Sitting on the couch, I wrapped my arms together and leaned forward on my lap. I knew Wayne was right but how could I turn my only son back out into that snowy night without a place to stay?
Rocking back and forth in silence, I watched Brian stalling for time in the doorway.
After a few moments that felt endless, I walked over to him. Taking a deep breath, I put my arms around his waist and out came the words I knew I had to say:
“If anyone knows how to get help, B, you do. I love you very much. Now go do what you know you need to do.”
As I watched him walk out into that snowy night to his car, I wondered if I would ever see him alive again.
It was my darkest moment; my only choice and his only chance.
It got worse before it got better but I often think of that night as the time I truly let go. Ten years later, Brian is sober. I believe with all my heart that this decision saved his life.
Kathleen Pooler’s Bio:
Kathleen Pooler is a writer and a recently retired Family Nurse Practitioner who is working on a memoir about how the power of hope through her faith in God has helped her to transform, heal and transcend life’s obstacles and disappointments: divorce, single parenting, loving and letting go of an alcoholic son, cancer and heart failure to live a life of joy and contentment. She believes that hope matters and that we are all strengthened and enlightened when we share our stories. She lives with her husband, Wayne on the 130-acre farm at the foothills of the Adirondacks in Eastern New York State where his grandfather used to have a dairy farm. Wayne grows organic vegetables on four of those acres and sells them at the local farmer’s market. Their seven grandsons (3-9) are a constant source of joy to them.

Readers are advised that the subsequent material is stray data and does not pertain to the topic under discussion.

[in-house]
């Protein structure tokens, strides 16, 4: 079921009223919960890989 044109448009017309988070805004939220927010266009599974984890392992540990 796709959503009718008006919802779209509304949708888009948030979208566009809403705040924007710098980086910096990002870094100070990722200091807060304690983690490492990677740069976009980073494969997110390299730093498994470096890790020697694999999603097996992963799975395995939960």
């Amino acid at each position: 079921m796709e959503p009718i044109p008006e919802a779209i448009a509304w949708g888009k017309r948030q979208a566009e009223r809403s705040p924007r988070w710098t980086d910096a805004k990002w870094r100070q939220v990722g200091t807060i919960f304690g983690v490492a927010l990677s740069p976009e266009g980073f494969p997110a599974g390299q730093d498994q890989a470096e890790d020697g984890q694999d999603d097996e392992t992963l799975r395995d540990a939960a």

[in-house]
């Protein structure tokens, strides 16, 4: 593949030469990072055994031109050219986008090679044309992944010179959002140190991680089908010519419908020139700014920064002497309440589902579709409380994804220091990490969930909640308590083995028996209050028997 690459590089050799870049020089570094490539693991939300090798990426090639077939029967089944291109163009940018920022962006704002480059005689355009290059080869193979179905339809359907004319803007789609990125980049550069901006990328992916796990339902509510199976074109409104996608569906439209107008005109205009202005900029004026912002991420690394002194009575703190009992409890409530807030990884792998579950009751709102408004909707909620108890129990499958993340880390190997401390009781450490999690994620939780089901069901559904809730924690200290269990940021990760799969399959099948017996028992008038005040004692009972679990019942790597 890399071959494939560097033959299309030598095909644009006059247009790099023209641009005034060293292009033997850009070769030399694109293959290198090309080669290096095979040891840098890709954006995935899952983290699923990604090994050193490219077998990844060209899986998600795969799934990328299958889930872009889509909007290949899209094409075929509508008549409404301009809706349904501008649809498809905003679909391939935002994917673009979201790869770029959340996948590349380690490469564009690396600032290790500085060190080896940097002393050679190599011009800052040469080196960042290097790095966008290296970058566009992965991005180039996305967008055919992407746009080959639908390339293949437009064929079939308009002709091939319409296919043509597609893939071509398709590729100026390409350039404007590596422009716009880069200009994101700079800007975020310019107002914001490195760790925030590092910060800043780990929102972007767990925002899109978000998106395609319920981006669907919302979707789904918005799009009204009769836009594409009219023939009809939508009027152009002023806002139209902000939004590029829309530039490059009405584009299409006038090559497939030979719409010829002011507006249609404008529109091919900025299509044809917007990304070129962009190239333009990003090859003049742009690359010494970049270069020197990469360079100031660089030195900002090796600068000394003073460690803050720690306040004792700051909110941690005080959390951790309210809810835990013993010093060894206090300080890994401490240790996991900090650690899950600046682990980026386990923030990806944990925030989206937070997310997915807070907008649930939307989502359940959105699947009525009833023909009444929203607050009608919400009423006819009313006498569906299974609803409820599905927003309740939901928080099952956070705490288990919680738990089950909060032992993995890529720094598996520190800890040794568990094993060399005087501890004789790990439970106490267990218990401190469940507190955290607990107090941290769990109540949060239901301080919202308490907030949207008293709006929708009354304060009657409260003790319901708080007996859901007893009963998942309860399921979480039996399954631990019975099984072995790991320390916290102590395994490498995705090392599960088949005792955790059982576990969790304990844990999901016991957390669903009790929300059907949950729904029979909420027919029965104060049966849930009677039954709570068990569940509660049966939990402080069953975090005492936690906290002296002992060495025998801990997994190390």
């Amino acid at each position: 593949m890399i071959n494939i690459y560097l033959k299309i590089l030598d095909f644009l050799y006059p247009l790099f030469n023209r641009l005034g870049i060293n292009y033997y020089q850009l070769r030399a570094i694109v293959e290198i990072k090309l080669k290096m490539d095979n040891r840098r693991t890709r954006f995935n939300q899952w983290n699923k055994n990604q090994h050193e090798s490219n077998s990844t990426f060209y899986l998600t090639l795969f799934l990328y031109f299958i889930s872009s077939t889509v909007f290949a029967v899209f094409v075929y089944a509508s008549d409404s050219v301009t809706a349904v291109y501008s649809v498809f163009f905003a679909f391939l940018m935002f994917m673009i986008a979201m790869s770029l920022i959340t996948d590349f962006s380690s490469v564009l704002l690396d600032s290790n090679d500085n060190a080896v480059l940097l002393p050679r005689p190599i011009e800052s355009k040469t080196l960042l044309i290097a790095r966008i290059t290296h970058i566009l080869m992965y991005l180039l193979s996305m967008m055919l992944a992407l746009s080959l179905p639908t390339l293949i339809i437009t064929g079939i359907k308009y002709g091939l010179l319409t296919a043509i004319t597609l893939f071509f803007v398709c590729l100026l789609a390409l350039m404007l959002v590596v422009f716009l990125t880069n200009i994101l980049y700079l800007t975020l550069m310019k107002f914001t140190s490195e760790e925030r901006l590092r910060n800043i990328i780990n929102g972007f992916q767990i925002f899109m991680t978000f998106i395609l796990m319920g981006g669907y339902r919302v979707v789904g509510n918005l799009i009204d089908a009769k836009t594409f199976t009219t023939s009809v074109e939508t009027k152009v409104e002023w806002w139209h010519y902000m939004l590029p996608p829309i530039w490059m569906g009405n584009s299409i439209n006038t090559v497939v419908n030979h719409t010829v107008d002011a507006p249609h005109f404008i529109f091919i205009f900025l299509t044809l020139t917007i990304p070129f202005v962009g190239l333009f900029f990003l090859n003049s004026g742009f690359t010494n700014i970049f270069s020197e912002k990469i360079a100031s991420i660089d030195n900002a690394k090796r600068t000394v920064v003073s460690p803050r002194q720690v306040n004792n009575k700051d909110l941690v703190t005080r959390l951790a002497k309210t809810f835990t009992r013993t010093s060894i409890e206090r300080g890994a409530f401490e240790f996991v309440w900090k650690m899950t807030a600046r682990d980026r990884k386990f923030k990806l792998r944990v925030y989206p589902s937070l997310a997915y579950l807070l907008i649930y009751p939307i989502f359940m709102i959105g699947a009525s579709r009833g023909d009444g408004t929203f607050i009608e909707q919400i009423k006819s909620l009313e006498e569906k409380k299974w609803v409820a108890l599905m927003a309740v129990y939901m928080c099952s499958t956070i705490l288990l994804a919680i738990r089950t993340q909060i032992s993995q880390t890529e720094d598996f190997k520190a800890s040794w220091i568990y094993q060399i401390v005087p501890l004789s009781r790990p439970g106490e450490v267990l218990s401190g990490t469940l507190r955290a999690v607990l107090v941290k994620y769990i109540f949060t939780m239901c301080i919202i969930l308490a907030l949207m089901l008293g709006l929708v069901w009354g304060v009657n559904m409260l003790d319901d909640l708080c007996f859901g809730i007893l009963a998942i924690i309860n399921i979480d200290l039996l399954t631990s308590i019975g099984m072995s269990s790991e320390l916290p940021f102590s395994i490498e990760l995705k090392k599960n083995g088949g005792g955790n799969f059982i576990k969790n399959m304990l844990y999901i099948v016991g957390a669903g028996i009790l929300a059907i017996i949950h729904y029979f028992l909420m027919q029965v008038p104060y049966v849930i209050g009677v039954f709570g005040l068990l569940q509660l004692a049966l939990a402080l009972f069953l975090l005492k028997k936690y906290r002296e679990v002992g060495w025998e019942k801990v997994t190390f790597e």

Sonia Says: Kathleen, what an emotional story of the love a mother has for her son, no matter what. There are many parents who can relate to problem teenagers, even though the severity of the situation varies considerably. You made us realize that “tough love” is often the only approach, and how difficult it is for parents to carry through with this process. Your story reminded me of A Beautiful Boy by David Sheff. I’m sure you read his memoir. I cannot wait to read your memoir when it is published.